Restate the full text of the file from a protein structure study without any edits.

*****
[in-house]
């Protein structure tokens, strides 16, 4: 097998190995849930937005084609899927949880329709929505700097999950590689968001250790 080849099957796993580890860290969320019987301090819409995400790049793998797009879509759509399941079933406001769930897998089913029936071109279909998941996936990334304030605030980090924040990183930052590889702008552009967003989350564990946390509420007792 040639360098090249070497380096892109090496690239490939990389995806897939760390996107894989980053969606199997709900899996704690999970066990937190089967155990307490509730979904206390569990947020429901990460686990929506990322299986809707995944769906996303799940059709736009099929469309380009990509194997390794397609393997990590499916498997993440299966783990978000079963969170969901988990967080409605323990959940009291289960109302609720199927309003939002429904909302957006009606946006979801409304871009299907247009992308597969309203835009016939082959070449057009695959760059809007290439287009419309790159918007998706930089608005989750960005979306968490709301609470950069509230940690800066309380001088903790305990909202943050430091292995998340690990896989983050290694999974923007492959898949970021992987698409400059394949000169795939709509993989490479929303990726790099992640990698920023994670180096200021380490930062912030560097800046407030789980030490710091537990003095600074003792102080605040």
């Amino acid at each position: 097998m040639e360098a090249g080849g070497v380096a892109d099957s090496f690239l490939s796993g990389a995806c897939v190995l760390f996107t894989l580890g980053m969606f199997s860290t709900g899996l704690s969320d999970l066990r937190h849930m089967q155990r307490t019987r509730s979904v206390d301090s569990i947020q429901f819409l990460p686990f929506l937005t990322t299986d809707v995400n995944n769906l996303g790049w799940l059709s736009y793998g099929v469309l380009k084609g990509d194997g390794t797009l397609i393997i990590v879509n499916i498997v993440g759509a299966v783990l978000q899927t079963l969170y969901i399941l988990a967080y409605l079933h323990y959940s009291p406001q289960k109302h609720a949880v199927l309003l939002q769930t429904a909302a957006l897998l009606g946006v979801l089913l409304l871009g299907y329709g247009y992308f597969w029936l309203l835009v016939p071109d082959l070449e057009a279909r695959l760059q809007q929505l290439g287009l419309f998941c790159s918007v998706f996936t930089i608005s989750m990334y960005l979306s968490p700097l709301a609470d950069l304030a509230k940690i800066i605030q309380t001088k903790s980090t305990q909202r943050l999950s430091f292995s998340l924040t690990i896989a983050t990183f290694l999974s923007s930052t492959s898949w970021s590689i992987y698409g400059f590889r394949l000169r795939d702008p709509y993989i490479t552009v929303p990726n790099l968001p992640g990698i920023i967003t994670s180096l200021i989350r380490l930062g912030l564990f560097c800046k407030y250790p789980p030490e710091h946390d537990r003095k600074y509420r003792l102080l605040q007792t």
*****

[in-house]
């Protein structure tokens, strides 16, 4: 097998190995849930937005084609899927949880329709929505700097999950590689968001250790 080849099957796993580890860290969320019987301090819409995400790049793998797009879509759509399941079933406001769930897998089913029936071109279909998941996936990334304030605030980090924040990183930052590889702008552009967003989350564990946390509420007792 040639360098090249070497380096892109090496690239490939990389995806897939760390996107894989980053969606199997709900899996704690999970066990937190089967155990307490509730979904206390569990947020429901990460686990929506990322299986809707995944769906996303799940059709736009099929469309380009990509194997390794397609393997990590499916498997993440299966783990978000079963969170969901988990967080409605323990959940009291289960109302609720199927309003939002429904909302957006009606946006979801409304871009299907247009992308597969309203835009016939082959070449057009695959760059809007290439287009419309790159918007998706930089608005989750960005979306968490709301609470950069509230940690800066309380001088903790305990909202943050430091292995998340690990896989983050290694999974923007492959898949970021992987698409400059394949000169795939709509993989490479929303990726790099992640990698920023994670180096200021380490930062912030560097800046407030789980030490710091537990003095600074003792102080605040």
């Amino acid at each position: 097998m040639e360098a090249g080849g070497v380096a892109d099957s090496f690239l490939s796993g990389a995806c897939v190995l760390f996107t894989l580890g980053m969606f199997s860290t709900g899996l704690s969320d999970l066990r937190h849930m089967q155990r307490t019987r509730s979904v206390d301090s569990i947020q429901f819409l990460p686990f929506l937005t990322t299986d809707v995400n995944n769906l996303g790049w799940l059709s736009y793998g099929v469309l380009k084609g990509d194997g390794t797009l397609i393997i990590v879509n499916i498997v993440g759509a299966v783990l978000q899927t079963l969170y969901i399941l988990a967080y409605l079933h323990y959940s009291p406001q289960k109302h609720a949880v199927l309003l939002q769930t429904a909302a957006l897998l009606g946006v979801l089913l409304l871009g299907y329709g247009y992308f597969w029936l309203l835009v016939p071109d082959l070449e057009a279909r695959l760059q809007q929505l290439g287009l419309f998941c790159s918007v998706f996936t930089i608005s989750m990334y960005l979306s968490p700097l709301a609470d950069l304030a509230k940690i800066i605030q309380t001088k903790s980090t305990q909202r943050l999950s430091f292995s998340l924040t690990i896989a983050t990183f290694l999974s923007s930052t492959s898949w970021s590689i992987y698409g400059f590889r394949l000169r795939d702008p709509y993989i490479t552009v929303p990726n790099l968001p992640g990698i920023i967003t994670s180096l200021i989350r380490l930062g912030l564990f560097c800046k407030y250790p789980p030490e710091h946390d537990r003095k600074y509420r003792l102080l605040q007792t």